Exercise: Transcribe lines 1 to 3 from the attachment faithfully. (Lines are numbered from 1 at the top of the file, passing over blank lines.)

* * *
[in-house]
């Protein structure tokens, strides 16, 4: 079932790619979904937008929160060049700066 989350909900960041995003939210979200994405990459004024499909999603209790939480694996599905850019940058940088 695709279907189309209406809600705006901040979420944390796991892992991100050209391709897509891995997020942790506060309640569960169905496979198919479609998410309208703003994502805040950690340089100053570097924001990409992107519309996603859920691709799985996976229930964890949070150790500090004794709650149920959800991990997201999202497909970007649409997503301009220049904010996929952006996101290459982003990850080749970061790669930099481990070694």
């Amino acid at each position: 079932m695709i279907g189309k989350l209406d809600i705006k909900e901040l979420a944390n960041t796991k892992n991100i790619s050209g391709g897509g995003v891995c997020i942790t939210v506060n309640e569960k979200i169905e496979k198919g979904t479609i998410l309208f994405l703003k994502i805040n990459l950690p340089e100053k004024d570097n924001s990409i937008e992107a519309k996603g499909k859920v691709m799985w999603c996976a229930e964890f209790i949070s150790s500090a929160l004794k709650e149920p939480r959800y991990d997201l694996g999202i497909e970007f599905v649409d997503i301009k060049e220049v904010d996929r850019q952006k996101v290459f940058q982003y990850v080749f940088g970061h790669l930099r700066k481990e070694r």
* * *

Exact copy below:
[in-house]
């Protein structure tokens, strides 16, 4: 079932790619979904937008929160060049700066 989350909900960041995003939210979200994405990459004024499909999603209790939480694996599905850019940058940088 695709279907189309209406809600705006901040979420944390796991892992991100050209391709897509891995997020942790506060309640569960169905496979198919479609998410309208703003994502805040950690340089100053570097924001990409992107519309996603859920691709799985996976229930964890949070150790500090004794709650149920959800991990997201999202497909970007649409997503301009220049904010996929952006996101290459982003990850080749970061790669930099481990070694």
């Amino acid at each position: 079932m695709i279907g189309k989350l209406d809600i705006k909900e901040l979420a944390n960041t796991k892992n991100i790619s050209g391709g897509g995003v891995c997020i942790t939210v506060n309640e569960k979200i169905e496979k198919g979904t479609i998410l309208f994405l703003k994502i805040n990459l950690p340089e100053k004024d570097n924001s990409i937008e992107a519309k996603g499909k859920v691709m799985w999603c996976a229930e964890f209790i949070s150790s500090a929160l004794k709650e149920p939480r959800y991990d997201l694996g999202i497909e970007f599905v649409d997503i301009k060049e220049v904010d996929r850019q952006k996101v290459f940058q982003y990850v080749f940088g970061h790669l930099r700066k481990e070694r």